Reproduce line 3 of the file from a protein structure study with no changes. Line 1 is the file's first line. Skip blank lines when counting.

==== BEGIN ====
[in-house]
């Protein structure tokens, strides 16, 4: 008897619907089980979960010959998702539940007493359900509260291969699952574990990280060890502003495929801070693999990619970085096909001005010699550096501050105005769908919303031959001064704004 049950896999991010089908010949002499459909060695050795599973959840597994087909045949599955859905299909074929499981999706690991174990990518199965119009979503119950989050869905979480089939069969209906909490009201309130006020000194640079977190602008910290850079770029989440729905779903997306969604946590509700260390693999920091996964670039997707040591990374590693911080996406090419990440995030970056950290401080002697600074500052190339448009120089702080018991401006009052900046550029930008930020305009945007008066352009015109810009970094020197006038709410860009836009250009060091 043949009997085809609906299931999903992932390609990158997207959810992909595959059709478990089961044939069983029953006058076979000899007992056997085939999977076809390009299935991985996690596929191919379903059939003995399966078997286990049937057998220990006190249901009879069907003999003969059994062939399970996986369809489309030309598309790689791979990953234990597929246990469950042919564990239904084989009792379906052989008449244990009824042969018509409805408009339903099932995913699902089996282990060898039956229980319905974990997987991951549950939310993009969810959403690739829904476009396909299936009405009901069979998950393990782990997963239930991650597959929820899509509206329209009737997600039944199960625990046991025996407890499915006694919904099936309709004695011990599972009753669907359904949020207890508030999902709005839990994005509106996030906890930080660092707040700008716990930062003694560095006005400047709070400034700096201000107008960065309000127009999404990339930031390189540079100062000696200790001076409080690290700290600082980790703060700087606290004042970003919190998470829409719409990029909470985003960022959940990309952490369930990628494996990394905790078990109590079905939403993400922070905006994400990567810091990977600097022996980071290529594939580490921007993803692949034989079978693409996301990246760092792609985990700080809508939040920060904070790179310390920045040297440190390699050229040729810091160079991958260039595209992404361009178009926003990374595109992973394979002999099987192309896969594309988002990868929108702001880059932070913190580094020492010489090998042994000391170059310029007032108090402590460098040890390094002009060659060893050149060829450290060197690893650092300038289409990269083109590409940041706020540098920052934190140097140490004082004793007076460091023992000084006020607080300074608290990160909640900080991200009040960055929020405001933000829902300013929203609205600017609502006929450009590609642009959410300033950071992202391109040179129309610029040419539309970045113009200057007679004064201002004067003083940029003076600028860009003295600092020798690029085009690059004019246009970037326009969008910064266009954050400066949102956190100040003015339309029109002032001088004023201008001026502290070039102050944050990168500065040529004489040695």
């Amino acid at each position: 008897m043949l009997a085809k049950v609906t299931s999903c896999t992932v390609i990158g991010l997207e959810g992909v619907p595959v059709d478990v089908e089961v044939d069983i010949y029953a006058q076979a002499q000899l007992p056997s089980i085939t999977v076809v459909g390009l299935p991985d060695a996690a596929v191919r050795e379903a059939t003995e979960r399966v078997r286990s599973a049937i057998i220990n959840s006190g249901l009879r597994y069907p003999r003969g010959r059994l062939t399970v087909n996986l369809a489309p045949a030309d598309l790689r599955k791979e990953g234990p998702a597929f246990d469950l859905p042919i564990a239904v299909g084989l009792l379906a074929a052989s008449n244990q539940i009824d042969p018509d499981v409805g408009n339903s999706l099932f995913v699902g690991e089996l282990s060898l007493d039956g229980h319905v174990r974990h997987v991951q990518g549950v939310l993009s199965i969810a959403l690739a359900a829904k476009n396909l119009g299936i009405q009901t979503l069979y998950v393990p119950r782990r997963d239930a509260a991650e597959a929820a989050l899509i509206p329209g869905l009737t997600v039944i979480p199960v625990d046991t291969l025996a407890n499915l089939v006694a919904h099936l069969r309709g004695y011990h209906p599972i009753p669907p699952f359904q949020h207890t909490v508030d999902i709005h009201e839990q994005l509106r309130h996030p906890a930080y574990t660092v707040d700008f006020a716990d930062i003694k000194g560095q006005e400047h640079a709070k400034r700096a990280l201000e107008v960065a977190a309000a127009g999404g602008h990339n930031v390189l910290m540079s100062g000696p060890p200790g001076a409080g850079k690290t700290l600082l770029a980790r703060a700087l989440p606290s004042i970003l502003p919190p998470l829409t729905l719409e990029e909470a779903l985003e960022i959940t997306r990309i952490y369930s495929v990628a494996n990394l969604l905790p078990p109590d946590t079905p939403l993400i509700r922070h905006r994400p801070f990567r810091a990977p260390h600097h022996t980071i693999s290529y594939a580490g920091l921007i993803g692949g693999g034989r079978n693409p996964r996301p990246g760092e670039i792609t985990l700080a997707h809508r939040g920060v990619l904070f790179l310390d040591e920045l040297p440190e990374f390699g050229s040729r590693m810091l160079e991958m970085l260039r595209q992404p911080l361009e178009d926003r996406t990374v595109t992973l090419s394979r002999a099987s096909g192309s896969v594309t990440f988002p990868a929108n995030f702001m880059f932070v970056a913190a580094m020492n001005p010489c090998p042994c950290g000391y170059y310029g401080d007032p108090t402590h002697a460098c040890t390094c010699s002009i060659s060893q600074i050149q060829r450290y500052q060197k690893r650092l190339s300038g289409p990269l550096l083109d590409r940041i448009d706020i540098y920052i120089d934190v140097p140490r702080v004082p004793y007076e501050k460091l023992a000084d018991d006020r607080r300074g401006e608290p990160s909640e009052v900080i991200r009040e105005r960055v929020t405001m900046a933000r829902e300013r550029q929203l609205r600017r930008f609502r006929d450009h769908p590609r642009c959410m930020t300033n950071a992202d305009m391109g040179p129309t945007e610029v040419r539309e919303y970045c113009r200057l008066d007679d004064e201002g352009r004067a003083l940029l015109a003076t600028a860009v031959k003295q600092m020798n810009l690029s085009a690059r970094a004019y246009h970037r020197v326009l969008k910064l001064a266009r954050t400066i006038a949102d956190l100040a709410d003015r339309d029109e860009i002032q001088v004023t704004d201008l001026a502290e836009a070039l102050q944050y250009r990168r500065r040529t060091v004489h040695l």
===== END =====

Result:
């Amino acid at each position: 008897m043949l009997a085809k049950v609906t299931s999903c896999t992932v390609i990158g991010l997207e959810g992909v619907p595959v059709d478990v089908e089961v044939d069983i010949y029953a006058q076979a002499q000899l007992p056997s089980i085939t999977v076809v459909g390009l299935p991985d060695a996690a596929v191919r050795e379903a059939t003995e979960r399966v078997r286990s599973a049937i057998i220990n959840s006190g249901l009879r597994y069907p003999r003969g010959r059994l062939t399970v087909n996986l369809a489309p045949a030309d598309l790689r599955k791979e990953g234990p998702a597929f246990d469950l859905p042919i564990a239904v299909g084989l009792l379906a074929a052989s008449n244990q539940i009824d042969p018509d499981v409805g408009n339903s999706l099932f995913v699902g690991e089996l282990s060898l007493d039956g229980h319905v174990r974990h997987v991951q990518g549950v939310l993009s199965i969810a959403l690739a359900a829904k476009n396909l119009g299936i009405q009901t979503l069979y998950v393990p119950r782990r997963d239930a509260a991650e597959a929820a989050l899509i509206p329209g869905l009737t997600v039944i979480p199960v625990d046991t291969l025996a407890n499915l089939v006694a919904h099936l069969r309709g004695y011990h209906p599972i009753p669907p699952f359904q949020h207890t909490v508030d999902i709005h009201e839990q994005l509106r309130h996030p906890a930080y574990t660092v707040d700008f006020a716990d930062i003694k000194g560095q006005e400047h640079a709070k400034r700096a990280l201000e107008v960065a977190a309000a127009g999404g602008h990339n930031v390189l910290m540079s100062g000696p060890p200790g001076a409080g850079k690290t700290l600082l770029a980790r703060a700087l989440p606290s004042i970003l502003p919190p998470l829409t729905l719409e990029e909470a779903l985003e960022i959940t997306r990309i952490y369930s495929v990628a494996n990394l969604l905790p078990p109590d946590t079905p939403l993400i509700r922070h905006r994400p801070f990567r810091a990977p260390h600097h022996t980071i693999s290529y594939a580490g920091l921007i993803g692949g693999g034989r079978n693409p996964r996301p990246g760092e670039i792609t985990l700080a997707h809508r939040g920060v990619l904070f790179l310390d040591e920045l040297p440190e990374f390699g050229s040729r590693m810091l160079e991958m970085l260039r595209q992404p911080l361009e178009d926003r996406t990374v595109t992973l090419s394979r002999a099987s096909g192309s896969v594309t990440f988002p990868a929108n995030f702001m880059f932070v970056a913190a580094m020492n001005p010489c090998p042994c950290g000391y170059y310029g401080d007032p108090t402590h002697a460098c040890t390094c010699s002009i060659s060893q600074i050149q060829r450290y500052q060197k690893r650092l190339s300038g289409p990269l550096l083109d590409r940041i448009d706020i540098y920052i120089d934190v140097p140490r702080v004082p004793y007076e501050k460091l023992a000084d018991d006020r607080r300074g401006e608290p990160s909640e009052v900080i991200r009040e105005r960055v929020t405001m900046a933000r829902e300013r550029q929203l609205r600017r930008f609502r006929d450009h769908p590609r642009c959410m930020t300033n950071a992202d305009m391109g040179p129309t945007e610029v040419r539309e919303y970045c113009r200057l008066d007679d004064e201002g352009r004067a003083l940029l015109a003076t600028a860009v031959k003295q600092m020798n810009l690029s085009a690059r970094a004019y246009h970037r020197v326009l969008k910064l001064a266009r954050t400066i006038a949102d956190l100040a709410d003015r339309d029109e860009i002032q001088v004023t704004d201008l001026a502290e836009a070039l102050q944050y250009r990168r500065r040529t060091v004489h040695l």